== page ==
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  • Gabe Powers

The Boxer’s Omen Blu-ray Review



Arrow Video

Blu-ray Release: December 6, 2022 (as part of Shawscope: Volume 2)

Video: 1.85:1/1080p/Color

Audio: Mandarin and Cantonese DTS-HD Master Audio Mono

Subtitles: English, English SDH

Run Time: 103:35

Director: Kuei Chih-Hung


When his brother is paralyzed by a post-fight sucker punch from Thai boxer Bu-Bo (Bolo Yeung), Hong Kong heavyweight Chan Wing (Phillip Ko) travels to Thailand seeking revenge. After being visited by visions of a Buddhist temple, he discovers that he is the long-lost past-life twin of the temple’s deceased head abbot. There, Chan undergoes rigorous and fantastical training in the divine arts so that he may confront Bu-Bo as well as the black magicians that threaten himself and his newfound Buddhist friends.



As they entered the mid-’70s, Shaw Bros. Studios had to find new ways to fight off growing competition, leading them to combine efforts with the equally-ailing Hammer Studios to co-produce Legend of the Seven Golden Vampires (aka: The 7 Brothers Meet Dracula, 1974), directed by Roy Ward Baker & Chang Cheh. It was not a success and a planned sequel was canceled. But the idea of Shaw-branded horror stuck, leading to Ho Meng-Huathe’s Grand Guignol extravaganza, Black Magic (1975) and its sequel, Black Magic 2 (1976). Most of the Shaw horror movies followed the lead set by Ho’s work, focusing on regional folklore and developing increasingly surrealistic visuals. Another key filmmaker in this movement was Kuei Chih-Hung, whose work combined the wild grotesqueries of Black Magic with frenetic action and psychedelia into a heady stew of colorful violence that helped set the stage for the next generation of Hong Kong directors, especially those who worked in horror/action/comedy hybrids.


Kuei trained in Taiwan where he learned filmmaking and animation (helpful here, considering how many effects are hand animated), was mentored by Shaw elder statesman Chang Cheh, and had been working behind the camera at the studio since 1970, when he co-directed Love Song Over the Sea with Kôji Shima. His first decade of output included romantic comedies, contemporary-set thrillers, and Shaw’s first foray into the lucrative women-in-prison genre, The Bamboo House of Dolls (1973). He began developing his horror skills with an HK-flavored version of William Grefé’s Stanley (1972) called The Killer Snakes (1974) – which is amusing, since Stanley was already a rip-off of Daniel Mann’s Willard (1971) – followed by ghost stories Ghost Eyes (1974, pseudo-remade by the Pang Brothers as The Eye in 2002) and Spirit of the Raped (1976), and an episode (The Psycho) in the 1975 anthology Fearful Interlude. But his biggest contributions to the Shaw pantheon were his possession and curse movies, beginning with Hex (1980) and followed by Hex vs. Witchcraft (1980), Bewitched (1981), Hex After Hex (1982), Curse of Evil (1982), and finally, the best one of them all, The Boxer’s Omen (1983).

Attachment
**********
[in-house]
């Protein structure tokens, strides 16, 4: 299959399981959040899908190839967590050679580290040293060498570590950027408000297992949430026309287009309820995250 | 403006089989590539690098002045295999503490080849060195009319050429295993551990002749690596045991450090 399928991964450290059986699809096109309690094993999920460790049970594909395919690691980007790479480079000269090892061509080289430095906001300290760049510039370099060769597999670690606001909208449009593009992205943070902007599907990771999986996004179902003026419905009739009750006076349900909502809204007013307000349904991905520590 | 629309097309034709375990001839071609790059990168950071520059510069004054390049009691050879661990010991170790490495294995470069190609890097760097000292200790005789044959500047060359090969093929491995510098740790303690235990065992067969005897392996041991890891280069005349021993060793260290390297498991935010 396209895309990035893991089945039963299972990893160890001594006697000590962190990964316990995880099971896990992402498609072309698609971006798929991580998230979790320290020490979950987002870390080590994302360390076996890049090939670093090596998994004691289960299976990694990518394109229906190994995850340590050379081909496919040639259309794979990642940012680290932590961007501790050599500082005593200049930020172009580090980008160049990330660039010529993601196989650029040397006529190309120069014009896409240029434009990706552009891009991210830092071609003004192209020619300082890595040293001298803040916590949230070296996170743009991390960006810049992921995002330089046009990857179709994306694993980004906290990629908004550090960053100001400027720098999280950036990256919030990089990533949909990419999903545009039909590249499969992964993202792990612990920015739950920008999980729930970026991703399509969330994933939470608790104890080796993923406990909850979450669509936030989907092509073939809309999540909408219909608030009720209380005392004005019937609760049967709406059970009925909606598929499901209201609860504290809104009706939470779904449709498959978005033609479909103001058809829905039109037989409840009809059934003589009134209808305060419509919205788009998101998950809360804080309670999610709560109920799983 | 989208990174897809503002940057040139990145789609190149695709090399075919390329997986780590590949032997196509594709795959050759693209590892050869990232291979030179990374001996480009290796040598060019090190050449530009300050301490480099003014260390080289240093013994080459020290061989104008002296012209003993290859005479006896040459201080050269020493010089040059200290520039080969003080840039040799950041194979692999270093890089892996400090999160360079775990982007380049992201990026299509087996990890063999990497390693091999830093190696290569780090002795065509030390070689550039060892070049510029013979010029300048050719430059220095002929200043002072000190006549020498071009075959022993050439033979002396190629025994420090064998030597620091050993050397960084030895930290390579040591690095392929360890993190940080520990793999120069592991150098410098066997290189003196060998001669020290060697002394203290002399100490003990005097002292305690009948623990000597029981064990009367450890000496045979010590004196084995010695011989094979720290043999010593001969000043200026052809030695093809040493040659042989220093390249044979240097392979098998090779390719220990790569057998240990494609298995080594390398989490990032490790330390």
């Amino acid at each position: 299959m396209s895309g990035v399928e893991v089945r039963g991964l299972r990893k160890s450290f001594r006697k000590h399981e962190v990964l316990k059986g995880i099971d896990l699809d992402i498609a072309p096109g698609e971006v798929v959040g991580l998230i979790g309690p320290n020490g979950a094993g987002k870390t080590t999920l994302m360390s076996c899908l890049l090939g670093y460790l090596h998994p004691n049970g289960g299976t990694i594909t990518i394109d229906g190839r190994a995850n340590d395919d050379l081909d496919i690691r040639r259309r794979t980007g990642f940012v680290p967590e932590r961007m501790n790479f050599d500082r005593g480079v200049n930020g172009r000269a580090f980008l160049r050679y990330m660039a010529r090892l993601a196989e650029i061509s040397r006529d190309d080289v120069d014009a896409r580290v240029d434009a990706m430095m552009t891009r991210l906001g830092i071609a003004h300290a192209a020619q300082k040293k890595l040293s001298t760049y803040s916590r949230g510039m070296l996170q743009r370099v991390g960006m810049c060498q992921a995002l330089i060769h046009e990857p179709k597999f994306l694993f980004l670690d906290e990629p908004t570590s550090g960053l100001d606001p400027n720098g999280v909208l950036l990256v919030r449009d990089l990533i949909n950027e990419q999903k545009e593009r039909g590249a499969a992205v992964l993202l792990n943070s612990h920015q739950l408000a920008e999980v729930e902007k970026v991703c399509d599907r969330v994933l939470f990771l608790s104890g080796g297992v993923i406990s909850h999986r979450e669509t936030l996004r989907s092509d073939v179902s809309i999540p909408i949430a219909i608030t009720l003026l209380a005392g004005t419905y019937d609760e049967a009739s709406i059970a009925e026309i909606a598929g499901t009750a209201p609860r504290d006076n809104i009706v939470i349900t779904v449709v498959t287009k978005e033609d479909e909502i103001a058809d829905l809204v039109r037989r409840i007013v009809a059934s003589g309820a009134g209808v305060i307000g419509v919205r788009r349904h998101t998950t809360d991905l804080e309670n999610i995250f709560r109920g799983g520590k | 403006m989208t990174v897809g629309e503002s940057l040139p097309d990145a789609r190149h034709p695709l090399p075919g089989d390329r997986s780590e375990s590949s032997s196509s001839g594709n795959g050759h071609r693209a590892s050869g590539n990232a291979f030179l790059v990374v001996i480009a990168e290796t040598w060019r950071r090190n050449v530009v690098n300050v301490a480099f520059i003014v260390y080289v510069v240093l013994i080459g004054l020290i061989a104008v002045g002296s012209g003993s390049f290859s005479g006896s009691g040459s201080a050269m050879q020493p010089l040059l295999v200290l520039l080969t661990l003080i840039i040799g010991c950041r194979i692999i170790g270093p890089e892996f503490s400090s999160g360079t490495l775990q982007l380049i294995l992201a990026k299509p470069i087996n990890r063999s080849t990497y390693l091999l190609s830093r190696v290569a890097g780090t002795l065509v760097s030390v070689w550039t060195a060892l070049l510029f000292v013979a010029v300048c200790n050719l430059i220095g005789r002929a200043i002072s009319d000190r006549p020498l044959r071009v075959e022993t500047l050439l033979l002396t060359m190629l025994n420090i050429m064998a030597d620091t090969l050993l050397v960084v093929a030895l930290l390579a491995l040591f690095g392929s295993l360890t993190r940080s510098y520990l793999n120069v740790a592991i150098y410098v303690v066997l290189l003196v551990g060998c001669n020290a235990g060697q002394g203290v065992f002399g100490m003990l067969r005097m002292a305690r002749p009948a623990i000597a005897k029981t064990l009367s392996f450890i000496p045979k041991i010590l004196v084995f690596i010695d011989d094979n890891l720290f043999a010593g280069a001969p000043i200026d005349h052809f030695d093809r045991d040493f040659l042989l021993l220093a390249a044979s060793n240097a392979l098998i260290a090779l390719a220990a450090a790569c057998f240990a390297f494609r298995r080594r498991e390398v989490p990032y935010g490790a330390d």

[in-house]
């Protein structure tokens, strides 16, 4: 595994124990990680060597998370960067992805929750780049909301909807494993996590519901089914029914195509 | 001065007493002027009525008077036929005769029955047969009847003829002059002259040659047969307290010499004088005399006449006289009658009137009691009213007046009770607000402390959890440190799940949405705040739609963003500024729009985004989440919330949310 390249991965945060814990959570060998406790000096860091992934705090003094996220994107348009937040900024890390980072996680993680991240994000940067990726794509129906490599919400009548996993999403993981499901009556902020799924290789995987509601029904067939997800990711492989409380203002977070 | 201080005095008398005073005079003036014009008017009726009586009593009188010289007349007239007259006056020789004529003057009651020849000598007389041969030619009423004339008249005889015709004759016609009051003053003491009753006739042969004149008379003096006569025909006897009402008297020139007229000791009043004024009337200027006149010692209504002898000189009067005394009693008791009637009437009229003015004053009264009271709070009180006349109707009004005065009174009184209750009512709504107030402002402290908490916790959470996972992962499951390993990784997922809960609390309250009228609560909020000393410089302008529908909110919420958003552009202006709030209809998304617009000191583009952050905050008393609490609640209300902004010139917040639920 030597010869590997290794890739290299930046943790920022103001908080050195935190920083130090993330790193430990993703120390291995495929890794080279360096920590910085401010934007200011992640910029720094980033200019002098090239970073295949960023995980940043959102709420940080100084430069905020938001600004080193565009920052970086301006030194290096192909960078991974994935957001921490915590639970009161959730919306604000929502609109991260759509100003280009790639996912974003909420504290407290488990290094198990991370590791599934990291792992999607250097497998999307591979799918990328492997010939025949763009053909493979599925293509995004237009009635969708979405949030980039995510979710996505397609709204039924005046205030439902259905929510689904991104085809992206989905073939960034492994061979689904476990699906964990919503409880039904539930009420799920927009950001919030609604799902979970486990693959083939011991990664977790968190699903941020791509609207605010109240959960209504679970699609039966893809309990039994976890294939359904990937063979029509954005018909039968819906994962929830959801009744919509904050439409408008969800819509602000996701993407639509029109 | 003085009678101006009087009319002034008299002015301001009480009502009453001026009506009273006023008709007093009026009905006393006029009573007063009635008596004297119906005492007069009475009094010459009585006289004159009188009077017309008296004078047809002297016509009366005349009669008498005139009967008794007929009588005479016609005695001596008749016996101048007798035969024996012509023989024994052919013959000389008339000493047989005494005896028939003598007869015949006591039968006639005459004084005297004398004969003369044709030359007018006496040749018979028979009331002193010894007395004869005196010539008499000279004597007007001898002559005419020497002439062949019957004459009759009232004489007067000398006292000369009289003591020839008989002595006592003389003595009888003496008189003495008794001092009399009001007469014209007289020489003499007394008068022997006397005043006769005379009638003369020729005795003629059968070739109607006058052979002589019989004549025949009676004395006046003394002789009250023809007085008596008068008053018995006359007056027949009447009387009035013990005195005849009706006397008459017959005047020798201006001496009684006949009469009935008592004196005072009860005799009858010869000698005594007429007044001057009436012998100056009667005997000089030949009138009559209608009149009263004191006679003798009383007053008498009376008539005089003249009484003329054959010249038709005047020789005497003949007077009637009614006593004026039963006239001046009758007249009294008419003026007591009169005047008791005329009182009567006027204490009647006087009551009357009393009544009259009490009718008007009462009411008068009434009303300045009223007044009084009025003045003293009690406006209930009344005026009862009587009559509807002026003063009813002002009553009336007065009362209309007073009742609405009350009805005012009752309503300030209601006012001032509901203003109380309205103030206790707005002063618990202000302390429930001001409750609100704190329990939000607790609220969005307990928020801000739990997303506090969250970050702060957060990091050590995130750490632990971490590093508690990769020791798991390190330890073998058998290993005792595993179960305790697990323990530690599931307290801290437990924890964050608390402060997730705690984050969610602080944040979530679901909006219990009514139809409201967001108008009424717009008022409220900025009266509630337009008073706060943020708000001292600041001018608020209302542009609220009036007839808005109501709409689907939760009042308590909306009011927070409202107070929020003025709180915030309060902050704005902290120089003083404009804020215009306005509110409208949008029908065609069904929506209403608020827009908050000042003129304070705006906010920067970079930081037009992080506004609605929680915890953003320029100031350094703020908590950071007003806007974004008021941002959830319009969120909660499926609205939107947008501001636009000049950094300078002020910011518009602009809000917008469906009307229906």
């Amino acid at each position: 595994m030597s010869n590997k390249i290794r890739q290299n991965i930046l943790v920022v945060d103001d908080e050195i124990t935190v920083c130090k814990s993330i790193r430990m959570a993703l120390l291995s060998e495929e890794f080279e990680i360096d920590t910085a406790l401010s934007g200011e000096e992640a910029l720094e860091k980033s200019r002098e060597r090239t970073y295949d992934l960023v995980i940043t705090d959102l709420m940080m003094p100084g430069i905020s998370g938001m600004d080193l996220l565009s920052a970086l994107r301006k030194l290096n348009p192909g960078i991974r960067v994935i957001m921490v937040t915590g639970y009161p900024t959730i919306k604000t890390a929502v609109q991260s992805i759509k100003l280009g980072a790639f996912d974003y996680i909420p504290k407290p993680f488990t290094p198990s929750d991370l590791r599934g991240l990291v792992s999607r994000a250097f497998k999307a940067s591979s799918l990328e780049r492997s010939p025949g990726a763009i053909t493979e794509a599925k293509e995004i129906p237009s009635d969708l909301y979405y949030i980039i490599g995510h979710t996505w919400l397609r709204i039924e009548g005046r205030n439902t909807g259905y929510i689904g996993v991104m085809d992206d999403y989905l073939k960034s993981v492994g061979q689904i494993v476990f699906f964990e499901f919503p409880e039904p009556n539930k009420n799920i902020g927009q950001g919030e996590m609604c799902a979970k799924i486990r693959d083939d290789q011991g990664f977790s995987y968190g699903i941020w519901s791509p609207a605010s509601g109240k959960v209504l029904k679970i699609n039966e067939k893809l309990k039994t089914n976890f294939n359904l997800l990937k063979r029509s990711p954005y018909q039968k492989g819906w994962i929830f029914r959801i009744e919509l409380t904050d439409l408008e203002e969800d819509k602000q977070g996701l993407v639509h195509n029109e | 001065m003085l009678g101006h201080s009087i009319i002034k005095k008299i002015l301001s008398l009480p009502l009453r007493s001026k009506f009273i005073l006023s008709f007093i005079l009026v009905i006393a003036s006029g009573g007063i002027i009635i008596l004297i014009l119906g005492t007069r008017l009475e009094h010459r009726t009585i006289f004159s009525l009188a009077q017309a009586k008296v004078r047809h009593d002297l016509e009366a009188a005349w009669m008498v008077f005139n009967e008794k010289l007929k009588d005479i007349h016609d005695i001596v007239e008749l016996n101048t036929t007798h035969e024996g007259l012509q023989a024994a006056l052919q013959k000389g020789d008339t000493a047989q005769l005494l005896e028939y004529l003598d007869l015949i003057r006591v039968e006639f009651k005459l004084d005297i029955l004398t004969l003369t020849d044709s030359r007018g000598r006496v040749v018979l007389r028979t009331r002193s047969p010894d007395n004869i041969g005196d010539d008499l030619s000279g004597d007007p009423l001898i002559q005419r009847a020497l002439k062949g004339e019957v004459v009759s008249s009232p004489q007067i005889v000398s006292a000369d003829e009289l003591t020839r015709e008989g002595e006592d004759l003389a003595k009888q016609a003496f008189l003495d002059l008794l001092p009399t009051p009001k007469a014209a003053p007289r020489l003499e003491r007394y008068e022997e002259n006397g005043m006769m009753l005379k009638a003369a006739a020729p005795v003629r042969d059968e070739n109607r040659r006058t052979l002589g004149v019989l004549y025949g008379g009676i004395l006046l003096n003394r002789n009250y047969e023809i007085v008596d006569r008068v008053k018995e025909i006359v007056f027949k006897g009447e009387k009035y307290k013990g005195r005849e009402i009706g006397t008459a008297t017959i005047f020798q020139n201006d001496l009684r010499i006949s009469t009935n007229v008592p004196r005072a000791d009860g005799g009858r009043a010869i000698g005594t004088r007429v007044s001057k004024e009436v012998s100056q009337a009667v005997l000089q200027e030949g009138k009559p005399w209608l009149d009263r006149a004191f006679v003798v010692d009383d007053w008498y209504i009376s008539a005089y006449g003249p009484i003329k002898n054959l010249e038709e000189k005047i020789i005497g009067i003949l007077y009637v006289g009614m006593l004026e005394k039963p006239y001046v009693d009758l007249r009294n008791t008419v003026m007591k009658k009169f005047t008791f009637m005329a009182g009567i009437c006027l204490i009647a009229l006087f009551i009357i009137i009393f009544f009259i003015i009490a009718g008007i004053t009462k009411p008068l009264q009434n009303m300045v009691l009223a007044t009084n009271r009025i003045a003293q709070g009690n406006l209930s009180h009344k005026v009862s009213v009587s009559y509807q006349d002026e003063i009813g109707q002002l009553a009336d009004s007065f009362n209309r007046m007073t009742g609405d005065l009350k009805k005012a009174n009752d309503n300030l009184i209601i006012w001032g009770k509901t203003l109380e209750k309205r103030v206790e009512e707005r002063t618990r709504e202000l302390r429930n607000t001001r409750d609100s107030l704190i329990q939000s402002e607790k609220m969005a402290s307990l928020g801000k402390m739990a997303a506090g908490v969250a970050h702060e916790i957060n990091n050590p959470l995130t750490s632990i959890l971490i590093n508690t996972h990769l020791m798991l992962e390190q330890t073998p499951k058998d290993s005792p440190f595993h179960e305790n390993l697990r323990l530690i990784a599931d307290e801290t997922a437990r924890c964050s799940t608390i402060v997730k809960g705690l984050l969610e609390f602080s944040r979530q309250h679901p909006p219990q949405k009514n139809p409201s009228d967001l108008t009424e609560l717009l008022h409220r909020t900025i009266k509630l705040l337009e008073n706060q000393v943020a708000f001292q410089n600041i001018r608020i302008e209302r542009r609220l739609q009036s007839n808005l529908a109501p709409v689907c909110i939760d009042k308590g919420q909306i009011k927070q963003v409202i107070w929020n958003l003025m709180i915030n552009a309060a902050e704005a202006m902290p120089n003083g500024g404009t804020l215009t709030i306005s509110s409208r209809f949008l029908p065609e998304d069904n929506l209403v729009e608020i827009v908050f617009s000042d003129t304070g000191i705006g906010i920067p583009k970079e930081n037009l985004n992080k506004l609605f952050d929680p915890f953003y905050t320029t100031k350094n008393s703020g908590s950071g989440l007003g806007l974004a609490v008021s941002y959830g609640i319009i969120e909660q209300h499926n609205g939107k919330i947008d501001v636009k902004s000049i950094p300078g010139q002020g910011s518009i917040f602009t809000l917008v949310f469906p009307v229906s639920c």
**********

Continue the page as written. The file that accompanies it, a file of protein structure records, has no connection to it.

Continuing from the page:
The Boxer’s Omen is the culmination of the skills Kuei cultivated while retooling his version of the Black Magic formula. It’s comparable to other victory laps, like Sam Raimi’s Drag Me to Hell (2009) or Dario Argento’s Tenebrae (1982), the key difference being that those were returns to formula, whereas The Boxer’s Omen represents the sixth film in a back-to-back series. Unlike other filmmakers that were pigeon-holed into doing the same thing over and over, there were no diminishing returns here. At its feverish heights, The Boxer’s Omen has the relentless energy of Raimi’s Evil Dead (1981), the brilliant technicolor sheen of Argento’s Suspiria (1977), the surrealist horror of Don Coscarelli’s Phantasm (1979), and, of course, all the gross-out magnificence and nutzoid chaos of the Black Magic series. A small sampling of highlights includes: barf-eels, a floating head dripping in prehensile living gore, a sexy mummy brought to life after gestating with maggots inside a (fake) crocodile’s hollowed-out chest cavity, and the same sexy maggot mummy being turned inside out and giving birth to slimy, shrink-wrapped priests. Occasionally, Kuei will pause to celebrate Thai Buddhist culture in a fashion I can only describe as Alejandro Jodorowsky meets tourism bureau promotion. Don’t worry about things like realism and traditional narrative structure, just enjoy the fever dream take on the The 36th Chamber of Shaolin (1978) formula.